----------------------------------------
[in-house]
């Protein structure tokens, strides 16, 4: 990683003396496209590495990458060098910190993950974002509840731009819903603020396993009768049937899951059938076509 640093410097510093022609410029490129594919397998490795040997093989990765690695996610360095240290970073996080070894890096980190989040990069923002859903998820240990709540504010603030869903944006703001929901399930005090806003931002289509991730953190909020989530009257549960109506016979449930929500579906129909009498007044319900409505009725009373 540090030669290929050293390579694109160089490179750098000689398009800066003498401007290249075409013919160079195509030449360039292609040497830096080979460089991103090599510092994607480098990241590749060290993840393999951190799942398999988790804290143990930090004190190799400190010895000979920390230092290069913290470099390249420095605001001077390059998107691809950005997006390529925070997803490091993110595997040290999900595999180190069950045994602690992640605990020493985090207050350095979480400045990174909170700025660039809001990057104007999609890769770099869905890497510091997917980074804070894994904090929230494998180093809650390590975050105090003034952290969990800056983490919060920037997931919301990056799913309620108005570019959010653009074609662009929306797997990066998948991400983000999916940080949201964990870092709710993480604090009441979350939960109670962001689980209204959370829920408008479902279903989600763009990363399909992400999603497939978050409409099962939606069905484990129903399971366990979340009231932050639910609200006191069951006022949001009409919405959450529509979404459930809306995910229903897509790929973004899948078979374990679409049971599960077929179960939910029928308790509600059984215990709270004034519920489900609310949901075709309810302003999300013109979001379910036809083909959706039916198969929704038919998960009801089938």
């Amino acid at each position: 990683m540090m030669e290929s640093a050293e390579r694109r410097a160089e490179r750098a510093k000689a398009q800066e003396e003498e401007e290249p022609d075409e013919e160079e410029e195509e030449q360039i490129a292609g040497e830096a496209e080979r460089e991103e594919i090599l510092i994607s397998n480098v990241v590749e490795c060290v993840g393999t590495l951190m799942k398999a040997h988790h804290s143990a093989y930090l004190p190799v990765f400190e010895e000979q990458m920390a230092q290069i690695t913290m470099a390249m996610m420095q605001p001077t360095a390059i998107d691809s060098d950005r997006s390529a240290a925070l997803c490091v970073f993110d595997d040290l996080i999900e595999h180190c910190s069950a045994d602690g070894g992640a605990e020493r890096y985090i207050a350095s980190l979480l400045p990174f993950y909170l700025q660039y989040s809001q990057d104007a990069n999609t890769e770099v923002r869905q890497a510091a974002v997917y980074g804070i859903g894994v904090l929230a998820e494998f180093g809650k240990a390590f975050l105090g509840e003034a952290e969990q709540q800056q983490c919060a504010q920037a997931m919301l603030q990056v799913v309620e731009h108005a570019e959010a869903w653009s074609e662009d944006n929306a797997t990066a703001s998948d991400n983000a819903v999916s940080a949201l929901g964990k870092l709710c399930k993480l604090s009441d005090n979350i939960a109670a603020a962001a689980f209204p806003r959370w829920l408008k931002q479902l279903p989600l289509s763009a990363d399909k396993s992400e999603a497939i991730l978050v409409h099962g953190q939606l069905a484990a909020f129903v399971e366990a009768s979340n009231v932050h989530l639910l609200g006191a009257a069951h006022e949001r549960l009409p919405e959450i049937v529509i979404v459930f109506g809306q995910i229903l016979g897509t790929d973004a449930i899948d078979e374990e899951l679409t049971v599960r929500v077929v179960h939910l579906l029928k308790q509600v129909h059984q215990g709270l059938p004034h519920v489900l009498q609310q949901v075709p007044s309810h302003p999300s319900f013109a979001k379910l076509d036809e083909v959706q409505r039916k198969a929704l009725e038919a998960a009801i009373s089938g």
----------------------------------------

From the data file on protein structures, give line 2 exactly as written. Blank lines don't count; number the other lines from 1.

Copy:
């Protein structure tokens, strides 16, 4: 990683003396496209590495990458060098910190993950974002509840731009819903603020396993009768049937899951059938076509 640093410097510093022609410029490129594919397998490795040997093989990765690695996610360095240290970073996080070894890096980190989040990069923002859903998820240990709540504010603030869903944006703001929901399930005090806003931002289509991730953190909020989530009257549960109506016979449930929500579906129909009498007044319900409505009725009373 540090030669290929050293390579694109160089490179750098000689398009800066003498401007290249075409013919160079195509030449360039292609040497830096080979460089991103090599510092994607480098990241590749060290993840393999951190799942398999988790804290143990930090004190190799400190010895000979920390230092290069913290470099390249420095605001001077390059998107691809950005997006390529925070997803490091993110595997040290999900595999180190069950045994602690992640605990020493985090207050350095979480400045990174909170700025660039809001990057104007999609890769770099869905890497510091997917980074804070894994904090929230494998180093809650390590975050105090003034952290969990800056983490919060920037997931919301990056799913309620108005570019959010653009074609662009929306797997990066998948991400983000999916940080949201964990870092709710993480604090009441979350939960109670962001689980209204959370829920408008479902279903989600763009990363399909992400999603497939978050409409099962939606069905484990129903399971366990979340009231932050639910609200006191069951006022949001009409919405959450529509979404459930809306995910229903897509790929973004899948078979374990679409049971599960077929179960939910029928308790509600059984215990709270004034519920489900609310949901075709309810302003999300013109979001379910036809083909959706039916198969929704038919998960009801089938």